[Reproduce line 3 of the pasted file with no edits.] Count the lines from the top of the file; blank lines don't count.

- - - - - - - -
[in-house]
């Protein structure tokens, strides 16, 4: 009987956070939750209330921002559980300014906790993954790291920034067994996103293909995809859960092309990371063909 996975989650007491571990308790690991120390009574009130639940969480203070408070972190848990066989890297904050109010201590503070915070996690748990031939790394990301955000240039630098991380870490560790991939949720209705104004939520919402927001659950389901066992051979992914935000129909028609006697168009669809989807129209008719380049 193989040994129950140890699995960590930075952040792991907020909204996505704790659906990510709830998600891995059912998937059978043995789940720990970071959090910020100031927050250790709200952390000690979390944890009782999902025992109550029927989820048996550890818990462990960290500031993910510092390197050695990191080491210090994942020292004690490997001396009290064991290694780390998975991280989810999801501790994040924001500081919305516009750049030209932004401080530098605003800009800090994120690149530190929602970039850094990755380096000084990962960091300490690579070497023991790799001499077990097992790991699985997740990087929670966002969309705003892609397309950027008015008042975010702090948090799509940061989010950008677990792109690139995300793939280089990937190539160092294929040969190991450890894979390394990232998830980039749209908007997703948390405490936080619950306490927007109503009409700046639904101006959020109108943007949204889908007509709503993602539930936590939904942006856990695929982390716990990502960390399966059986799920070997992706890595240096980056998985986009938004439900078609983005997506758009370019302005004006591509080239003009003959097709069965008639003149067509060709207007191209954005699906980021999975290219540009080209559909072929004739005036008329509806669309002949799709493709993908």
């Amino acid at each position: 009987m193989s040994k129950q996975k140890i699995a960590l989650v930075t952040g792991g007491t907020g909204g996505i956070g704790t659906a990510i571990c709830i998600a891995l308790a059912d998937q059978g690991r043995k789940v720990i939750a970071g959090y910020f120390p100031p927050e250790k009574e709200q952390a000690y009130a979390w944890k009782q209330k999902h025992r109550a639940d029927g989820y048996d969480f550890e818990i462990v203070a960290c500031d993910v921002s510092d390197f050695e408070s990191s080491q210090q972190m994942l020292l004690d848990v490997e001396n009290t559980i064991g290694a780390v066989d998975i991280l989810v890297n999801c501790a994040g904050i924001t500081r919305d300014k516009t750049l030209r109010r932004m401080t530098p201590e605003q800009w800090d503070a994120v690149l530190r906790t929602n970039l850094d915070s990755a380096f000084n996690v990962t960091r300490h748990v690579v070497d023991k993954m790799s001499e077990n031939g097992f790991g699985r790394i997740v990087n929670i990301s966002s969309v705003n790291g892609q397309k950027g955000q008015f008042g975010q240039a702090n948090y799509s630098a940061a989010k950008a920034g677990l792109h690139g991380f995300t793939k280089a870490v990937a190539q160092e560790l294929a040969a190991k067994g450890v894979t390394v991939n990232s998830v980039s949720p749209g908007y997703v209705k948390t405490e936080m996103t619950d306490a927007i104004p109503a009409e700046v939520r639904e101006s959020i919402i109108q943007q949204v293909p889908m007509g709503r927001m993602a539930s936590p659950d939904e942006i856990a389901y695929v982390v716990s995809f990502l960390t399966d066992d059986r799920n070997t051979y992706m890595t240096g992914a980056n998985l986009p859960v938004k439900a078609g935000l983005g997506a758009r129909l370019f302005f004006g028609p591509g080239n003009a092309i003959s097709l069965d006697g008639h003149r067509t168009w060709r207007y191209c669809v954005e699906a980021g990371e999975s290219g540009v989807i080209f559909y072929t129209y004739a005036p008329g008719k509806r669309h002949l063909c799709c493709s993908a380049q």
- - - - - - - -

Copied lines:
């Amino acid at each position: 009987m193989s040994k129950q996975k140890i699995a960590l989650v930075t952040g792991g007491t907020g909204g996505i956070g704790t659906a990510i571990c709830i998600a891995l308790a059912d998937q059978g690991r043995k789940v720990i939750a970071g959090y910020f120390p100031p927050e250790k009574e709200q952390a000690y009130a979390w944890k009782q209330k999902h025992r109550a639940d029927g989820y048996d969480f550890e818990i462990v203070a960290c500031d993910v921002s510092d390197f050695e408070s990191s080491q210090q972190m994942l020292l004690d848990v490997e001396n009290t559980i064991g290694a780390v066989d998975i991280l989810v890297n999801c501790a994040g904050i924001t500081r919305d300014k516009t750049l030209r109010r932004m401080t530098p201590e605003q800009w800090d503070a994120v690149l530190r906790t929602n970039l850094d915070s990755a380096f000084n996690v990962t960091r300490h748990v690579v070497d023991k993954m790799s001499e077990n031939g097992f790991g699985r790394i997740v990087n929670i990301s966002s969309v705003n790291g892609q397309k950027g955000q008015f008042g975010q240039a702090n948090y799509s630098a940061a989010k950008a920034g677990l792109h690139g991380f995300t793939k280089a870490v990937a190539q160092e560790l294929a040969a190991k067994g450890v894979t390394v991939n990232s998830v980039s949720p749209g908007y997703v209705k948390t405490e936080m996103t619950d306490a927007i104004p109503a009409e700046v939520r639904e101006s959020i919402i109108q943007q949204v293909p889908m007509g709503r927001m993602a539930s936590p659950d939904e942006i856990a389901y695929v982390v716990s995809f990502l960390t399966d066992d059986r799920n070997t051979y992706m890595t240096g992914a980056n998985l986009p859960v938004k439900a078609g935000l983005g997506a758009r129909l370019f302005f004006g028609p591509g080239n003009a092309i003959s097709l069965d006697g008639h003149r067509t168009w060709r207007y191209c669809v954005e699906a980021g990371e999975s290219g540009v989807i080209f559909y072929t129209y004739a005036p008329g008719k509806r669309h002949l063909c799709c493709s993908a380049q």